Mongabay: How are rhinos faring in Zimbabwe?
Raoul du Toit: Holding their own at present, after a significant decline. In the mid 1980s Zimbabwe had over 1,000 black rhinos, including what was then the largest single population in the world, in the Zambezi Valley adjacent to Zambia. By 1994 the national black rhino population had dropped to under 300, mainly due to cross-border poaching by Zambian gangs who had shifted from their killing fields in Zambia, where black rhinos were completely wiped out. In response, a concentration of anti-poaching resources was implemented in some state land areas and we moved breeding nuclei to private wildlife areas. The private sector efforts in the Lowveld region (southern Zimbabwe) were the key to rhino recovery in Zimbabwe.
The national black rhino population hovered around 500 over the period 2001-2007 as births in the Lowveld conservancies compensated for ongoing losses in the state land areas, which became underfunded and poorly managed during Zimbabwe’s economic collapse. Then poaching problems intensified in the large private conservancies as the regional poaching momentum built up due to the growth of poaching and smuggling syndicates in South Africa, linking local poachers, corrupt members of South Africa’s wildlife industry, corrupt officials and Vietnamese middlemen. These regional influences were coupled with the political and economic problems in Zimbabwe, which resulted in hyperinflation and loss of employment for most people, some of whom turned to crime for their livelihoods. From almost 400 black rhinos in private Lowveld conservancies in 2007, built up by the joint efforts of the wildlife ranchers and the Lowveld Rhino Trust, there was a decline to little more than 300 in 2009. Since then the conservancy populations have been rebuilt to a current total that once again is close to 400. Because black rhinos elsewhere in Zimbabwe have not shown this population recovery, the Lowveld conservancies have become the key populations for Zimbabwe, as they now contain over 90% of the national total. However, the Lowveld conservancies are still subject to the political and economic turmoil that has afflicted Zimbabwe for over a decade and was not resolved through recent elections, so the situation for their rhinos remains precarious.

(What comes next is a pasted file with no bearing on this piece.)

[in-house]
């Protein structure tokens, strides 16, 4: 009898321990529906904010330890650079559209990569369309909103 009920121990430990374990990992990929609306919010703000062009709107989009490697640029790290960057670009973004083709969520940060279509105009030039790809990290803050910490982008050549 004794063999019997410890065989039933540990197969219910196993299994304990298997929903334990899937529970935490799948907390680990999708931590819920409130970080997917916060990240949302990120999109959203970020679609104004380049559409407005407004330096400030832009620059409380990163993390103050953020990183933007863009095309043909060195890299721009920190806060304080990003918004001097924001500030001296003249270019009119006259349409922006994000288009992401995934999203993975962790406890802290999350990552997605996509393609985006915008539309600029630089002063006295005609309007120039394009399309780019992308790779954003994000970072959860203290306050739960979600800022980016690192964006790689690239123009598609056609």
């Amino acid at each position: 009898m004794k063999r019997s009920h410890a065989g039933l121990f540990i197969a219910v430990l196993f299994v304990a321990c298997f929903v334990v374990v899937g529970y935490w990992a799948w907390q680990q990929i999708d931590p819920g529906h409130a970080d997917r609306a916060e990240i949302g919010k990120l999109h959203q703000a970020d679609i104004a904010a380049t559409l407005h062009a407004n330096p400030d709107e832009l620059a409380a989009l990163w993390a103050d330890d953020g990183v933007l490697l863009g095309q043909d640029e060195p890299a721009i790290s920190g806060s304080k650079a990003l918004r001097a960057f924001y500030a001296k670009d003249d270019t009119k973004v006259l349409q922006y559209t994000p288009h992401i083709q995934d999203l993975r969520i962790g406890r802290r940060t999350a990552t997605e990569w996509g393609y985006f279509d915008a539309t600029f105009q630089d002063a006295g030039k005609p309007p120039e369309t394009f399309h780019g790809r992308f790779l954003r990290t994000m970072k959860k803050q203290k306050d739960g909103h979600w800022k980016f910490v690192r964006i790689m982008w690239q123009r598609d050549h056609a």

Mongabay: What does the Lowveld Rhino Trust do in order to better protect and manage the rhino population in Zimbabwe?